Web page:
INVESTIGATION & DESIGN


3D technology helps identify sick cows

02/12/2019

CATEGORY: New advances BRAND: Wageningen University & Research


Dairy farmers need to identify sick cows as quickly as possible so that can give them the right treatment in time. The process is automated, non-invasive and suitable for widespread use in commercial dairy farms of the future.


To help farmers do this, PhD student Wageningen University & Research, Xiangyu Song, has developed an automated 3D system for monitoring dairy cows. The system uses 3D cameras to monitor cows for bodily changes and rumen movements. Movements of the reticulum, body size and the Body Condition Score (BCS) are all automatically monitored, and deviations are recorded.

 

These physical characteristics can provide farmers with essential information for monitoring the daily health and nutritional management of the herd. The process is automated, non-invasive and welfare-friendly and therefore suitable for widespread use on the commercial dairy farms of the future.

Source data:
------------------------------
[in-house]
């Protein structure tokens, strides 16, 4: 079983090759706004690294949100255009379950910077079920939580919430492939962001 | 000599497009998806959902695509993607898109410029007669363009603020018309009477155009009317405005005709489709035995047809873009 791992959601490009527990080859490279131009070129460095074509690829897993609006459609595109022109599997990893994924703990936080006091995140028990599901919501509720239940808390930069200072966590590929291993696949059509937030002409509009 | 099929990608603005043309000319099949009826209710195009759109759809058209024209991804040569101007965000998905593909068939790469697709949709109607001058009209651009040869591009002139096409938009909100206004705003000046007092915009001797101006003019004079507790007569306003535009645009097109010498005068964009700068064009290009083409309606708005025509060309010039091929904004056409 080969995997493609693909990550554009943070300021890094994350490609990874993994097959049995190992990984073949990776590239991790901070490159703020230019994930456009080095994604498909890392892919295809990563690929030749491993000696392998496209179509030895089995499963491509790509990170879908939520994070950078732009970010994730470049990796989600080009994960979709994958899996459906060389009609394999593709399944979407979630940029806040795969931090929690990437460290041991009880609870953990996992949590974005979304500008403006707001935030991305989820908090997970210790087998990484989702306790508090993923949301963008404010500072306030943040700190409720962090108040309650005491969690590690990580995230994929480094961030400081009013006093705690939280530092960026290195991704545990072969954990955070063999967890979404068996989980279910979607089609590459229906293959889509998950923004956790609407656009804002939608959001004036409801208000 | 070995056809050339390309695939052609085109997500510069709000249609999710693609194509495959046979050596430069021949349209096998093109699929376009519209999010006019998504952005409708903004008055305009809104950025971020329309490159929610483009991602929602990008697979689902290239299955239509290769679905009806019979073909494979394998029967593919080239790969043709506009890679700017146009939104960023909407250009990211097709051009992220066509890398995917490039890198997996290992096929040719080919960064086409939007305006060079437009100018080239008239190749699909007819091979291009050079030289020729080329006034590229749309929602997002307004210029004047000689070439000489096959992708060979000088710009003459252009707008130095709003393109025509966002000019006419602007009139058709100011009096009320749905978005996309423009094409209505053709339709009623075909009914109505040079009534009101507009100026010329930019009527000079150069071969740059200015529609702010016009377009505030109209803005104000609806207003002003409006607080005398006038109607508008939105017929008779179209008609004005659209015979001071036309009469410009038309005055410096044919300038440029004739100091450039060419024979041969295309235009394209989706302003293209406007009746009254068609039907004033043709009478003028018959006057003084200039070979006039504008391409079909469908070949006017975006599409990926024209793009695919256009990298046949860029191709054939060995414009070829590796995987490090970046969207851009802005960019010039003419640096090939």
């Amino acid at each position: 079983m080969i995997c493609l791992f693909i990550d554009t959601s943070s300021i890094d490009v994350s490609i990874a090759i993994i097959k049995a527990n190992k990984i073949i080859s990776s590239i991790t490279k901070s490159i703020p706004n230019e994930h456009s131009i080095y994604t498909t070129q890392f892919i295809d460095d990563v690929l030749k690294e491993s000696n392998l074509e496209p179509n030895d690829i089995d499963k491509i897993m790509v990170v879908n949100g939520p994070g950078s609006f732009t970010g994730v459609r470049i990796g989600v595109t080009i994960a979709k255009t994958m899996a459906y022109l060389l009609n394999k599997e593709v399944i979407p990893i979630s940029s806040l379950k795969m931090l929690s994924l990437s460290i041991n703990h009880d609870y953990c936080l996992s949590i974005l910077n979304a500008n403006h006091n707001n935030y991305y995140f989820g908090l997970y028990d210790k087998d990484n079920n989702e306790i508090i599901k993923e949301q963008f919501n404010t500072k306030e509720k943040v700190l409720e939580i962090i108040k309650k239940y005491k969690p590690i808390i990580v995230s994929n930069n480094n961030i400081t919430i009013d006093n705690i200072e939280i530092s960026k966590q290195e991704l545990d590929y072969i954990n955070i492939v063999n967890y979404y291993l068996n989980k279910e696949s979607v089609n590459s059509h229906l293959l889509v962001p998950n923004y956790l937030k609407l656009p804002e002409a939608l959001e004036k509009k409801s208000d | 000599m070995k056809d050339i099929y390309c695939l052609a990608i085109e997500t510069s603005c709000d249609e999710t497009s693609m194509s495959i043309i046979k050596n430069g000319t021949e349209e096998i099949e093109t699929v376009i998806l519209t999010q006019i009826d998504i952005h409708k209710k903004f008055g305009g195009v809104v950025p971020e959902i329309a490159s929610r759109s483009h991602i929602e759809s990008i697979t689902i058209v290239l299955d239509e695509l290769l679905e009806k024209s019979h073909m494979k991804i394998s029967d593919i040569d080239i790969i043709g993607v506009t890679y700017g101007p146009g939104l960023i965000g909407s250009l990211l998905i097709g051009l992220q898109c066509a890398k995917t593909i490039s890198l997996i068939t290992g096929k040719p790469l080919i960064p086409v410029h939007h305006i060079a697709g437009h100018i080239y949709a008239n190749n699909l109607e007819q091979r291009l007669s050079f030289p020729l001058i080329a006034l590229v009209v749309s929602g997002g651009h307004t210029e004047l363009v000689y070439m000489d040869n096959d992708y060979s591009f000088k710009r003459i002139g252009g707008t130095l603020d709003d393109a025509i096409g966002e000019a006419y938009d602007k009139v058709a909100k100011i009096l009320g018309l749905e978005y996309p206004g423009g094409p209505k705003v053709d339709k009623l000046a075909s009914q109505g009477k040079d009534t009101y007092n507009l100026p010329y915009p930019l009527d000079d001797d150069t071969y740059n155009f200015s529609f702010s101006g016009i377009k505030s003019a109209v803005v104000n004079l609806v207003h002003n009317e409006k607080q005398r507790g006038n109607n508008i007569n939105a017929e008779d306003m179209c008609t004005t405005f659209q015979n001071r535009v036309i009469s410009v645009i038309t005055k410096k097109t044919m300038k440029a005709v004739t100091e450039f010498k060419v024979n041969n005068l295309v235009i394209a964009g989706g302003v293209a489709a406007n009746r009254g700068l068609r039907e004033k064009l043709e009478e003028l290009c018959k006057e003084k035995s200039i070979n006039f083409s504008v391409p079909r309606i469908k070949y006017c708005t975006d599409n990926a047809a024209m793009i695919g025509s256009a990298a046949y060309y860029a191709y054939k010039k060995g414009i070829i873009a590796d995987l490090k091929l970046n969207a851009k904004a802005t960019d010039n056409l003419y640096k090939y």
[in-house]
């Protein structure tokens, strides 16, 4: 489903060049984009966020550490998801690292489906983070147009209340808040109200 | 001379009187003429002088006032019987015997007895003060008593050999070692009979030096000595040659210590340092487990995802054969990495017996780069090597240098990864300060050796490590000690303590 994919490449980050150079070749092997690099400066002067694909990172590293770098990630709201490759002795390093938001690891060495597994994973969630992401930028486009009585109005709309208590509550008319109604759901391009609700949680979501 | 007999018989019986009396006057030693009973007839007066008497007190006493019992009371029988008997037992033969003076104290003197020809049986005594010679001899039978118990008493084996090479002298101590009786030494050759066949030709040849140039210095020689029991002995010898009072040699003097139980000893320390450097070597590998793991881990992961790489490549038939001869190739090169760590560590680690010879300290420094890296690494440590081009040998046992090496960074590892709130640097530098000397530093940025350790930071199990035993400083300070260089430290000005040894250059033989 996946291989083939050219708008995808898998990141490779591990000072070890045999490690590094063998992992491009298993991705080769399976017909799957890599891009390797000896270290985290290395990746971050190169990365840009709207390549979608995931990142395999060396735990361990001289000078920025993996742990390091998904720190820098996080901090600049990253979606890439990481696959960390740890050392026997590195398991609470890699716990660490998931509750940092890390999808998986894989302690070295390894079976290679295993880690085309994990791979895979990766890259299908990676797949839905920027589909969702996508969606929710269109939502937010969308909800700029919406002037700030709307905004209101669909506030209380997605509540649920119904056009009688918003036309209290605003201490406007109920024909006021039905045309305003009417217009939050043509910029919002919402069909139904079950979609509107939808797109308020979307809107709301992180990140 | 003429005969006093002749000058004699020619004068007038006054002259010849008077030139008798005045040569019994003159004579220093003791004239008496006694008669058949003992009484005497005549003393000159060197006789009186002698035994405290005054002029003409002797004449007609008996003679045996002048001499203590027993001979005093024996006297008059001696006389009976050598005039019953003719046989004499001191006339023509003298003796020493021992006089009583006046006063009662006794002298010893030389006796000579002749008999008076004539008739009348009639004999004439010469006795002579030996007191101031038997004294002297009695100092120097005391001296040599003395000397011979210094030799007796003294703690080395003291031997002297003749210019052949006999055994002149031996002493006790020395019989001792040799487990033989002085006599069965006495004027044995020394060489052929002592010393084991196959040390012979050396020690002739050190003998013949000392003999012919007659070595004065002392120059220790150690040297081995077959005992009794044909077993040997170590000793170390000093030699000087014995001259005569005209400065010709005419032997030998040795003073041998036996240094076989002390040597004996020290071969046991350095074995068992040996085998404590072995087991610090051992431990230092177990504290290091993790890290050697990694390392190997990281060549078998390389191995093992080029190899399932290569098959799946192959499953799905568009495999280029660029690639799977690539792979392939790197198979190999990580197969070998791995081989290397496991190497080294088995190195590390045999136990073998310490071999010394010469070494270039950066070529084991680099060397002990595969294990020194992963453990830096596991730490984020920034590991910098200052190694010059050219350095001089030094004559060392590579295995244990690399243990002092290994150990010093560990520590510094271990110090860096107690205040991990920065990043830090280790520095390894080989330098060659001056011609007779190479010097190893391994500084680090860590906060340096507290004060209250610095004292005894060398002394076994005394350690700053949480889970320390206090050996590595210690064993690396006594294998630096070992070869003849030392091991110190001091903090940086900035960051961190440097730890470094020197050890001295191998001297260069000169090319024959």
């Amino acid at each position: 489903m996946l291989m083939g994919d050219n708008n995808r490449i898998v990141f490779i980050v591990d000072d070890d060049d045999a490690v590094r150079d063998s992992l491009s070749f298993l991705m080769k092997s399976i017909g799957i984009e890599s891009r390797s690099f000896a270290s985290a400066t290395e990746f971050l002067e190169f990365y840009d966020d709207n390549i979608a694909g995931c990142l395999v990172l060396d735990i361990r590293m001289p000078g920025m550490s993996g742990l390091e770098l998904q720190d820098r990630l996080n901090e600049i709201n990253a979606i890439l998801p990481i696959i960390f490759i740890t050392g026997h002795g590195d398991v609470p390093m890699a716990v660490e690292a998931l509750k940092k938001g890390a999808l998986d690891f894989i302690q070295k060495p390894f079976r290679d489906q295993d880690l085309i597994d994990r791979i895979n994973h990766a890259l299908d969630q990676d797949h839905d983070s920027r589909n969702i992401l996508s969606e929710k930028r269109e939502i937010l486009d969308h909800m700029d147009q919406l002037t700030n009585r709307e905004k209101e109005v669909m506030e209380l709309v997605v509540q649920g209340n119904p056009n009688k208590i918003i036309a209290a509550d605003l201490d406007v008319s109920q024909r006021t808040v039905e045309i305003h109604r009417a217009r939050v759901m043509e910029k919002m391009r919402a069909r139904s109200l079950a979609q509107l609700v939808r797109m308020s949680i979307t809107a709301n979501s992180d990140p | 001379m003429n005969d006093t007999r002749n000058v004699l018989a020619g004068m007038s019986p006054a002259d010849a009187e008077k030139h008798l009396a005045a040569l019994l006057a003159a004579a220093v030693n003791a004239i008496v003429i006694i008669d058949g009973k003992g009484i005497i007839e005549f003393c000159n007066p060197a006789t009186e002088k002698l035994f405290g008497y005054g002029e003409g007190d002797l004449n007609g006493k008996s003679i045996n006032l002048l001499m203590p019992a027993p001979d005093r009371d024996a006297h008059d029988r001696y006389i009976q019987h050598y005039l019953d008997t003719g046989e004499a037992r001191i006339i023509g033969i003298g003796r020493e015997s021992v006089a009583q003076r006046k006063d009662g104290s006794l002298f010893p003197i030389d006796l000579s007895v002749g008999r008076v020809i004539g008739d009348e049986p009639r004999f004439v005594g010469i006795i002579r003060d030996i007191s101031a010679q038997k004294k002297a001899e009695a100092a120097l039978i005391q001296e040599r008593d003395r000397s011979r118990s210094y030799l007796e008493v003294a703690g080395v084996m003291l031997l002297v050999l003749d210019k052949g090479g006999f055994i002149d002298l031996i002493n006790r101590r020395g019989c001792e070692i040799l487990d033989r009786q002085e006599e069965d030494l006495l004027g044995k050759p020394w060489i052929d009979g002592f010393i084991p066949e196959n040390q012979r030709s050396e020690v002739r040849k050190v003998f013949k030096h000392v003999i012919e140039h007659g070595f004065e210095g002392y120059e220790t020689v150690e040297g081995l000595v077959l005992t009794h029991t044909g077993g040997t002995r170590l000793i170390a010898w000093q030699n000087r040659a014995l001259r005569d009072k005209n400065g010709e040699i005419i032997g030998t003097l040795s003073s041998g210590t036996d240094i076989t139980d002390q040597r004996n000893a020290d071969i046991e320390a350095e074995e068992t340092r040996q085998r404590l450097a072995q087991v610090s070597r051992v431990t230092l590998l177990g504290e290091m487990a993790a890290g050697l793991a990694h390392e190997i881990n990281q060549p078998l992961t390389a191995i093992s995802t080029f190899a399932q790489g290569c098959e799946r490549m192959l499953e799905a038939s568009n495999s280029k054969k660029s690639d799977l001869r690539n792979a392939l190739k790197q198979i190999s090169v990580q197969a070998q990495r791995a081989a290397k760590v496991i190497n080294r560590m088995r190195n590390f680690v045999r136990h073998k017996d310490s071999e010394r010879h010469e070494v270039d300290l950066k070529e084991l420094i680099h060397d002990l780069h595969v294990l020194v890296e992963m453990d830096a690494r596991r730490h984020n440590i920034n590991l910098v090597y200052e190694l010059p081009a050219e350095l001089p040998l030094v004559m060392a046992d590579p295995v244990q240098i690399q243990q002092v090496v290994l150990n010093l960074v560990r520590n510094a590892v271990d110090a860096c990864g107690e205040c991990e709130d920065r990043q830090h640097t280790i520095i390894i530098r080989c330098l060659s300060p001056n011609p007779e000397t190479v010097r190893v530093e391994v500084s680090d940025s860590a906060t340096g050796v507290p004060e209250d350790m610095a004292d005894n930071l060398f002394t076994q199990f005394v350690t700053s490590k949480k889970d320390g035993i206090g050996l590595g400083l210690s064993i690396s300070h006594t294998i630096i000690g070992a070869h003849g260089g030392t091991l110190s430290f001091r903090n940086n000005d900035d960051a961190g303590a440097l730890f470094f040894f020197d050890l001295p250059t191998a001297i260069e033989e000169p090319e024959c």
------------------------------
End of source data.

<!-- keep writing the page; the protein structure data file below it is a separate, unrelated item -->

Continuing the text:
Precision livestock farming

The new 3D system is a form of Precision Livestock Farming (PLF). This more accurate method of farming is booming due to the advent of new sensor technologies. The data generated by these technologies helps farmers to make informed decisions and they can use the systems to make their businesses more economically, socially and environmentally sustainable.

 

 

The system uses 3D cameras to monitor cows for bodily changes and rumen movements.

 

 

However, current PLF applications for managing dairy cow health are often slow in identifying diseases. The system developed in this PhD research enables farmers to monitor the biological processes more closely. This allows them to identify the development of metabolic abnormalities more quickly and to intervene proactively before a problem with the livestock materialises as a disease.

 

www.wur.nl

 

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